Many Sri Lankan corporates will perish in the next five to 10 years if they do not take the impact of climate change seriously and adopt proactive measures with substantial investments in building eco-friendly businesses, a senior official of the International Finance Corporation (IFC) of the World Bank Group said on the sidelines of the launch of the Road Map for Sustainable Finance for Sri Lanka by the Central Bank (CB) last week.
Sri Lanka has taken many a beating in recent years from extreme weather that devastated large swaths of commercial crops and other livelihood by flash floods and severe drought.
A study shows that a 4.5 degree Celsius increase in global temperatures could cut global gross domestic product by US$ 72 trillion.
Maritime shipping, which accounts for around 80% of global trade by volume, could experience negative consequences, for instance from more frequent port closures due to extreme events.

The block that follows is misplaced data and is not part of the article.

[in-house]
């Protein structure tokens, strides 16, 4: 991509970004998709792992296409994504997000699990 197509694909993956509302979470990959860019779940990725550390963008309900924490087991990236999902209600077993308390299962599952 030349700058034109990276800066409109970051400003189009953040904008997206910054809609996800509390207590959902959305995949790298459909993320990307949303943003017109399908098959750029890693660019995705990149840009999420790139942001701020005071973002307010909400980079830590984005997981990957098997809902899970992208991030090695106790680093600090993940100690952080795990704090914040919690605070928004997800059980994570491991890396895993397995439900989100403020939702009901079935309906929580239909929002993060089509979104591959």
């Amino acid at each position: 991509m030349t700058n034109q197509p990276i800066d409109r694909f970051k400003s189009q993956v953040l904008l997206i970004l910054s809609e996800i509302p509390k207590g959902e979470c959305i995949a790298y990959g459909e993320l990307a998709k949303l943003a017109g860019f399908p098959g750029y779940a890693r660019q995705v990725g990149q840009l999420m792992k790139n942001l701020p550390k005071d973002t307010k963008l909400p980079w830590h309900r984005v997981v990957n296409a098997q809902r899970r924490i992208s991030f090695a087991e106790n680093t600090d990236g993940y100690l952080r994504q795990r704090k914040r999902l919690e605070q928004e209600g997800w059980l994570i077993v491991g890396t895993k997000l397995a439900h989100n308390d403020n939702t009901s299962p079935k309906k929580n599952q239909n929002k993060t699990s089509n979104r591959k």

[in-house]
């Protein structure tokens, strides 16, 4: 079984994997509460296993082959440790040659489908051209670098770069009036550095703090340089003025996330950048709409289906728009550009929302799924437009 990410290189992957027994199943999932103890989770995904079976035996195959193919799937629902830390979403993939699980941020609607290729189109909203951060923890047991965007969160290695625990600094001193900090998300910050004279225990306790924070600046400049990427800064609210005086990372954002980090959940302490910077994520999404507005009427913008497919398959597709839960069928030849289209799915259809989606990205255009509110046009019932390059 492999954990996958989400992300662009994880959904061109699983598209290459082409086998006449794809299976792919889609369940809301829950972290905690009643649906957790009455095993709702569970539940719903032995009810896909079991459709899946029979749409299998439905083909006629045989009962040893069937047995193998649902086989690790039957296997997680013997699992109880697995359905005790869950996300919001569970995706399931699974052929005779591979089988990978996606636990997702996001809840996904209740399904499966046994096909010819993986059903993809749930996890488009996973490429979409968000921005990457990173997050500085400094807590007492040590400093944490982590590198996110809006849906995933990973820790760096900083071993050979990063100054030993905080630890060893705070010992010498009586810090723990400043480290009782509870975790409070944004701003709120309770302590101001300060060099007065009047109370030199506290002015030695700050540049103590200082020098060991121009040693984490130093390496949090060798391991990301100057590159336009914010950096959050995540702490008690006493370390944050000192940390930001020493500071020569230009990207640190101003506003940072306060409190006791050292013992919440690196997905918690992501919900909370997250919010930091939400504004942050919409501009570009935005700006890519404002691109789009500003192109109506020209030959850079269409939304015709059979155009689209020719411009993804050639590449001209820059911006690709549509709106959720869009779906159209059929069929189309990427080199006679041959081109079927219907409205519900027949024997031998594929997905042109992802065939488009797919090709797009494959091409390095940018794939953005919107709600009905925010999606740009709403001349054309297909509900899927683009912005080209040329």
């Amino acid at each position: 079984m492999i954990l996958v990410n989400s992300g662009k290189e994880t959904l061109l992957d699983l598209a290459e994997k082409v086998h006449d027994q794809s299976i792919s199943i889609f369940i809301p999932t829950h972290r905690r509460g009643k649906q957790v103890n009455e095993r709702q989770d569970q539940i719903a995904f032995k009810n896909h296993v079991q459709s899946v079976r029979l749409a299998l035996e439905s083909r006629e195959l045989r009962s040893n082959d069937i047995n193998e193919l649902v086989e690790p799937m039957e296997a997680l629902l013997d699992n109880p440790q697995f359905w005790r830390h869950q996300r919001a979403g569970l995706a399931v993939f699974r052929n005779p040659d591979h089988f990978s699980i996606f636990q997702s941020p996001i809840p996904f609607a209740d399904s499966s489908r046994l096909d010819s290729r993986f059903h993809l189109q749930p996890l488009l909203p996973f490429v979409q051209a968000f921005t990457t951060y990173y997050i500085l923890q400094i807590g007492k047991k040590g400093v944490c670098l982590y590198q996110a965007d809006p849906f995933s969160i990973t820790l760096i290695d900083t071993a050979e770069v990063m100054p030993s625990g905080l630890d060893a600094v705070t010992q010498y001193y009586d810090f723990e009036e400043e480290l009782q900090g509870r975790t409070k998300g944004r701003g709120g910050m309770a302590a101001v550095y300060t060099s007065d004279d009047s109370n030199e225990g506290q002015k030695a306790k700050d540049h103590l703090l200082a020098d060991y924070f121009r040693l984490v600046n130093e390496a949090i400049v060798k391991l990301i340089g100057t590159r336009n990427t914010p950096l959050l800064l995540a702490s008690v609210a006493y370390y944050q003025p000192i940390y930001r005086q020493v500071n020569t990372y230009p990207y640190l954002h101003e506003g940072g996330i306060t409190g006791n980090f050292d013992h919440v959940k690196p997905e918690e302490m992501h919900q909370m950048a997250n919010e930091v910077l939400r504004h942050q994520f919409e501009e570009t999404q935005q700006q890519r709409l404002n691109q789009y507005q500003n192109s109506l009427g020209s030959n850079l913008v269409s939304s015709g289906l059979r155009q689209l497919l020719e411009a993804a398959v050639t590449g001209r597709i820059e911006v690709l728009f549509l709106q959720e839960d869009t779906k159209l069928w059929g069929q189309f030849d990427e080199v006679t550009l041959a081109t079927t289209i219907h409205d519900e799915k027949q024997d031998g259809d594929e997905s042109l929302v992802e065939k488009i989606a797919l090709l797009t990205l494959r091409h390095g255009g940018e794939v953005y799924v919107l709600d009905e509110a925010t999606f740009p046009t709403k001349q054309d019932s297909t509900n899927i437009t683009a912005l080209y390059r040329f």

IFC Country Officer Sri Lanka and the Maldives, Victor Antonypillai said Sri Lanka too bears witness. “Our economy has taken a beating many a time owing to extreme floods or prolonged drought. Climate-smart approaches to business is not an option anymore.
It is estimated that Sri Lanka stands to lose 1.2 percent of annual GDP by 2050 unless we address these issues.”
He said increasing pressure on the environment, the need to be conscious of social stakeholders and sharper scrutiny of corporate governance present businesses greater challenges in the modern world.